It’s been nearly three weeks since the World Health Organization declared a global health emergency in response to the coronavirus, or COVID-19. More than 60 million people remain under quarantine in China with the number of deaths approaching 2000. This is actually thought to be the largest quarantine in human history. Africa is especially vulnerable given how most economies on the continent are dependent on exporting commodities.
The economic impact has spread along the same path as the virus. There are more than 73,00 confirmed cases in 29 countries. It has threatened a cascade effect throughout global supply chains that bodes poorly for the world economy as well as Kenya if authorities are unable to get the outbreak under control soon. The virus is believed to have a 14-day incubation period. The future weeks will also reveal how much economic disruption will spill over from China to the rest of the world. With the death toll rising in China and thousands more infected, there are mounting concerns that Chinese officials will be unable to stop the spread of the increasingly virulent coronavirus in the short term.
Kenya’s economy is the most vulnerable in Africa to China’s coronavirus outbreak, a new study from the Overseas Development Institute shows. Vulnerability stems from the high risk of physical exposure due to Nairobi’s transport hub status and the fact that it is one of the least prepared countries to deal with the virus. Kenya’s imports of electronics and surgical gear are currently stuck in China because suppliers have never returned from New Year celebrations due to travel restrictions.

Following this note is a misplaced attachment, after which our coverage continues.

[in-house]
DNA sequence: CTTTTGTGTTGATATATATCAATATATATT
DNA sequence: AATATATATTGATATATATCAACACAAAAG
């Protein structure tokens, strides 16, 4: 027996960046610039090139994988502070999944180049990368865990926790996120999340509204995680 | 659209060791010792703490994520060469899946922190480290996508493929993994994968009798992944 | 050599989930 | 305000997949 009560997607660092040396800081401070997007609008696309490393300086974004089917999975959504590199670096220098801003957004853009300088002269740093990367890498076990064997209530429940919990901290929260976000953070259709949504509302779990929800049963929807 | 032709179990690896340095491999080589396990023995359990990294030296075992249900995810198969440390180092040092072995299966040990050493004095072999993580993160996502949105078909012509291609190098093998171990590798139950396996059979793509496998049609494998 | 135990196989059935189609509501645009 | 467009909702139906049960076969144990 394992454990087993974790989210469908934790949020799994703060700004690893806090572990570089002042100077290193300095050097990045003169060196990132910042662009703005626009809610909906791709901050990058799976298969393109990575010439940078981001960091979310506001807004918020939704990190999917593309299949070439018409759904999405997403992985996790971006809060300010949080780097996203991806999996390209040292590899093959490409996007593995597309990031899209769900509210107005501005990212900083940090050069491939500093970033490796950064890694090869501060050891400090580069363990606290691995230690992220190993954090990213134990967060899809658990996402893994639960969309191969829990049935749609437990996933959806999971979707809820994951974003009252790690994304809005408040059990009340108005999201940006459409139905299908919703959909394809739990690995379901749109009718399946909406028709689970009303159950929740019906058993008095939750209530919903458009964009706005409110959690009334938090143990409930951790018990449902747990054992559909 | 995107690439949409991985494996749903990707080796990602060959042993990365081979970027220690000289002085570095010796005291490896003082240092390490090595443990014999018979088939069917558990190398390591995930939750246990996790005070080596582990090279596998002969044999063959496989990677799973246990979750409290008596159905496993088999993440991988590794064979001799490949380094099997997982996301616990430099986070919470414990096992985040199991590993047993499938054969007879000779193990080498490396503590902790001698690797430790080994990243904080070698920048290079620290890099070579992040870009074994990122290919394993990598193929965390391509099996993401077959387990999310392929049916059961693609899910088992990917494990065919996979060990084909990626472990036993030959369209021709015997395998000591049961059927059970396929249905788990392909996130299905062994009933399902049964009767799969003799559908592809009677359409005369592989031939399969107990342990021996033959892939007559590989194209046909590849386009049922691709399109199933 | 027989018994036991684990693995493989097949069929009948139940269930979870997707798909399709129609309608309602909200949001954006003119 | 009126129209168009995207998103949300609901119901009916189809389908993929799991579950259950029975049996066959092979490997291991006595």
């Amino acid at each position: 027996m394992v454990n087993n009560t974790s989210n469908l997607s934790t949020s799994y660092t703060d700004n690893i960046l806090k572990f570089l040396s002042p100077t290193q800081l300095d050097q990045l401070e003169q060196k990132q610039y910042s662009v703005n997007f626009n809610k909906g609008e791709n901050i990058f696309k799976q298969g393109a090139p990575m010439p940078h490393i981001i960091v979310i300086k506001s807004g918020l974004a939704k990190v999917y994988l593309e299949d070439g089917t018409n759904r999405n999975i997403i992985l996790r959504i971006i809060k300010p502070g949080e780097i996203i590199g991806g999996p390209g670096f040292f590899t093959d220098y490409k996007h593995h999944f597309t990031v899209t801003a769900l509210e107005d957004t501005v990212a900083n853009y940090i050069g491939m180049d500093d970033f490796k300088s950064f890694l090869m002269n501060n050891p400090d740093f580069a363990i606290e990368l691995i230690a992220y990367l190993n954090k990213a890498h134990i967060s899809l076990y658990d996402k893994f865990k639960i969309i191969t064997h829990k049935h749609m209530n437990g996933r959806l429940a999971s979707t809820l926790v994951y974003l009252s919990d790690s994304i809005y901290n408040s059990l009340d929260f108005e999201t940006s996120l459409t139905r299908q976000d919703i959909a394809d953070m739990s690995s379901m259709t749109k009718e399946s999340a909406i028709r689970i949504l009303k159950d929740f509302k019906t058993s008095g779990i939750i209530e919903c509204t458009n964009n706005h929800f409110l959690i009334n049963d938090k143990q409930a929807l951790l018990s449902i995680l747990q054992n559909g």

Kenyan students are also among the foreigners stuck in the coronavirus hit Chinese City, Wuhan. Most of them are on competitive scholarships and are scared of the current situation which will discourage students from seeking further studies in China.
The most immediate economic implications from the coronavirus outbreak will manifest through a fall in tourist arrivals from, and weaker exports of goods to China and other economies integrated into the Chinese supply chain. Kenya’s small businesses which import merchandise from China to sell in Kenya will feel the pinch due to shortage of stock.
China’s economy was already slowing before the coronavirus outbreak but now with tens of millions of consumers hunkered down in their homes, and worried about potentially bank-busting healthcare costs, consumer spending is widely expected to slow even more. This could have an immediate impact on demand for African agricultural exports like the Kenyan tea
Kenya is much more exposed to the China market than other regions around the world so this crisis could also be the impetus that prompts forward-thinking policymakers on the African continent to expedite plans to further diversify their trade and investment relationships